I’m deeply ambivalent about accusations of hypocrisy. On the one hand, “Yeah, well you do it too” arguments are among the most annoying cheap shots I ever encounter. On the other hand I think embracing one’s own hypocrisy is about the most worthwhile and difficult task on the path to ethical behavior.
Accusations of hypocrisy are annoying cheap shots when they’re used automatically to turn the tables on any criticism. With some people, there’s no receptivity, no reflection, just an automatic “well you do it too,” or “well what about the way you do this other bad thing?” or the thoroughly vague, “well, you’re not perfect.” If the accusation of hypocrisy is simply a defensive formula, it’s no more worthy of our attention than “I know you are but what am I?”
In logic and philosophy there’s a name for this cheap shot formula. It’s called the Tu Quoque (Latin for “you too”) fallacy. It takes the form:
Joe says Sam is wrong for doing X.
Joe also does X.
Therefore, Sam can ignore Joe’s accusation.
It’s called a logical fallacy because the conclusion doesn’t follow logically from the premises. Armed with this fallacy with its fancy Latin name, the part of me that finds accusations of hypocrisy to be nothing more than annoying cheap shots could shoot them all down:
“That’s all you’ve got? A tu quoque fallacy? I don’t have to listen to you.”
But logical fallacies, much as I love and collect them, are not exactly what they appear to be. Fallacy sounds like “false” but what fallacy really means is that the conclusion doesn’t necessarily follow from the premises. Fallacy really means “It ain’t necessarily so” which is not the same as it is necessarily not so. A fallacy isn’t a false conclusion but a weak one. So, much as I’d like to be able swat away any annoying argument by calling it a fallacy, I shouldn’t. In fact, doing so is another kind of annoying cheap shot. Occasionally I’ll encounter someone who wields fallacies like gag orders. Since you used a Tu Quoque fallacy you’re wrong about everything.
Can’t really do that with fallacies.
Besides with me, people should get away with some Tu Quoque arguments. See, I’ve noticed that I have an automatic defensive response that makes me unreceptive to worthy counter-arguments sometimes. If someone does something that offends me, instantly, what flies out of my awareness is any evidence of my having ever done the equivalent.
Perhaps you’ve noticed the same in you.
Sometimes it takes a whole lot of “Jeremy you’ve done it too” before I can see my hypocrisy. But then, despite my stubborn resistance, there it is, and I feel sheepish for having been so self-righteous in the name of what turns out to be my double standard.
I collect sayings that remind me not to be so self-righteously hypocritical. I try to use them as mantras:
Do not judge, or you too will be judged
Let he who is without sin cast the first stone.
People in glass houses shouldn’t throw stones.
I wouldn’t put it past me.
Takes one to know one.
Philosophers find their true perfection, knowing the follies of humankind by introspection.
And yet I also take these with a grain of salt. For example, “Let he who is without sin cast the first stone.” Let’s be serious. Who is without sin? No one, right? So then should there be no judgment at all in this world? Leave it all to God? Take whatever anyone dishes out and don’t say anything critical or you will have violated this virtuous-sounding principle?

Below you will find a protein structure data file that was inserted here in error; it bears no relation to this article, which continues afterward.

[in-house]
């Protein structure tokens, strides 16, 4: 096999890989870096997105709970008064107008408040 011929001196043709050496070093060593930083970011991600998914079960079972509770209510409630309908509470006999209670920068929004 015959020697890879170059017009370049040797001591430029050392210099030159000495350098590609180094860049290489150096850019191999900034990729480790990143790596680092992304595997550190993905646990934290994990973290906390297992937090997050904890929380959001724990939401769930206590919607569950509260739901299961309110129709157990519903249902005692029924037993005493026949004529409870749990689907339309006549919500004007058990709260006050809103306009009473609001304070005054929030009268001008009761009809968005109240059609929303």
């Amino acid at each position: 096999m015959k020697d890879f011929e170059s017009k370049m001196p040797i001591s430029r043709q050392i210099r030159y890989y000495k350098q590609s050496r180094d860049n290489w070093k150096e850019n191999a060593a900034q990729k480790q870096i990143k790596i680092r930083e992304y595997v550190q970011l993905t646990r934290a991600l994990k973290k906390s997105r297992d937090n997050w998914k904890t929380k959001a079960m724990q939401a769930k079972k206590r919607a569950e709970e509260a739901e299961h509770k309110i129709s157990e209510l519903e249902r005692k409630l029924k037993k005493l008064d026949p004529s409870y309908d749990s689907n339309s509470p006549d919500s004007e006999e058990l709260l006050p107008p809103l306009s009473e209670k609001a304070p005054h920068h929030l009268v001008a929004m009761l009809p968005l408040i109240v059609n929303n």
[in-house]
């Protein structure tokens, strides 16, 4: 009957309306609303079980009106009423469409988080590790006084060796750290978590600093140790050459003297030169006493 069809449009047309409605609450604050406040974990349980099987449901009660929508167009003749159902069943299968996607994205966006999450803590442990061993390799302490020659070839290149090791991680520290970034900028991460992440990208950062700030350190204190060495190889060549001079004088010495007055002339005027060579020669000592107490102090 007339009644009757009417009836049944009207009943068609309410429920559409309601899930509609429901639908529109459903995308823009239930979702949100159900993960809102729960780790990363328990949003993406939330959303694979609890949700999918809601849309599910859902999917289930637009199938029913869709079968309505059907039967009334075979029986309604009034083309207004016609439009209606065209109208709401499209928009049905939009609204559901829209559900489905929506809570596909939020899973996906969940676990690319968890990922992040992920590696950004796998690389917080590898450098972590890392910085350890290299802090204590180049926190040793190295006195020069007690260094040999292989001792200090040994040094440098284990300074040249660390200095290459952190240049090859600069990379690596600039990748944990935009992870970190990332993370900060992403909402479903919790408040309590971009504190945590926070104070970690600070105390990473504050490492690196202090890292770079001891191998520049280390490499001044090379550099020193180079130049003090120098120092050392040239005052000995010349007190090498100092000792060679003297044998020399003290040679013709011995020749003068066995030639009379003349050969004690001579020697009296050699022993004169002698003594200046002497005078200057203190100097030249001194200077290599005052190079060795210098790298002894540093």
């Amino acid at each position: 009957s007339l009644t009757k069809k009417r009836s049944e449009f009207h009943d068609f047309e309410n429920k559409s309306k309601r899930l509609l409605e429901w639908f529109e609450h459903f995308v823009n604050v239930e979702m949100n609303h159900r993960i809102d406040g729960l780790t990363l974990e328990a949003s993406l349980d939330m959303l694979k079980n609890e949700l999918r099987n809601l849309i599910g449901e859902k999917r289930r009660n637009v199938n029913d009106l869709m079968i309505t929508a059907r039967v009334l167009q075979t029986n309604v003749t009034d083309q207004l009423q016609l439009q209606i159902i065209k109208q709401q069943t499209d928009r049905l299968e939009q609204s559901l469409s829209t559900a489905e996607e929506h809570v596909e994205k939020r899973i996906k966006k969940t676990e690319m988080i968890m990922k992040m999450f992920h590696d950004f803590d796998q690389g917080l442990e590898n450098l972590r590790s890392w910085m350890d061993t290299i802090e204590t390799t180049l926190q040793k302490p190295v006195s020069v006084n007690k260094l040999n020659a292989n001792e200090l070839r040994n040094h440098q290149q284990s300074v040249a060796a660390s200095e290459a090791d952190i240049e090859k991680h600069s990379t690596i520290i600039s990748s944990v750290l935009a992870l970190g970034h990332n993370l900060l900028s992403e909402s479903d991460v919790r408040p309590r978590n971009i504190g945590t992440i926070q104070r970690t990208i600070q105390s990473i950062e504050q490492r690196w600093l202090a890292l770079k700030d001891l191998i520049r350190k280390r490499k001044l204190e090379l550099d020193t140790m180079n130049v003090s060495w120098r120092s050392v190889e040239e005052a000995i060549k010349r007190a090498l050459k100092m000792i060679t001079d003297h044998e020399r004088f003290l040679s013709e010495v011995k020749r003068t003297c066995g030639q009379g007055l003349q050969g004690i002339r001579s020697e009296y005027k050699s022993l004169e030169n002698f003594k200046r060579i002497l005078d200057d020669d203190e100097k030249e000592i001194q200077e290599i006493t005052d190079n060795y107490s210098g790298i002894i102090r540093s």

Don’t judge or you too will be judged? So no judges? No legal system? Should we just all huddle in our glass houses and shut up about the world outside? It’s like if you can’t do everything nice don’t say anything at all.
So here’s where I’ve settled in my ambivalence about hypocrisy:
1. Everybody is a hypocrite… It’s not just that we’re hard-wired for self-defense, and making up excuses for behavior we wouldn’t tolerate in others, it’s that we’re hard-wired, period. My nerves are more attuned to my feelings than to yours, and yours are more attuned to your feelings than to mine. Therefore we will have double standards. And they can be a real problem.
2. …so try not to be meta-hypocritical. We tend to gloat and sneer when someone else’s hypocrisy is exposed, as if hypocrisy were some rare disease. It’s meta-hypocritical to say, “I’m not a hypocrite but he is.”
3. And even though we are all hypocrites, we must judge sometimes… Yes we all live in glass houses. And yet sometimes we have to throw a stone at someone who is being hypocritical. I’m hoping for example that what little tax money I pay that goes to the UN helps the UN peace-keeping forces bring down Laurent Gbagbo, the hypocritical deposed president of Ivory Coast.
4. …because questions of degree really do matter. “You do it too” arguments tend to gloss over differences of degree. Imagine someone who kills thousands of Americans and argues that it should be acceptable since we allow hunting.
5. Therefore don’t argue from absolute principle… Black and white, all or nothing, zero-tolerance policy and principles invite people to ignore issues of degree.
6. …instead, wonder, worry about and study questions of degree...You may think you know where to draw the line between acceptable and unacceptable hypocrisy, but drawing that line is not simple and certainly not as simple as listening to one’s gut.
7. And Jeremy, practice those mantras.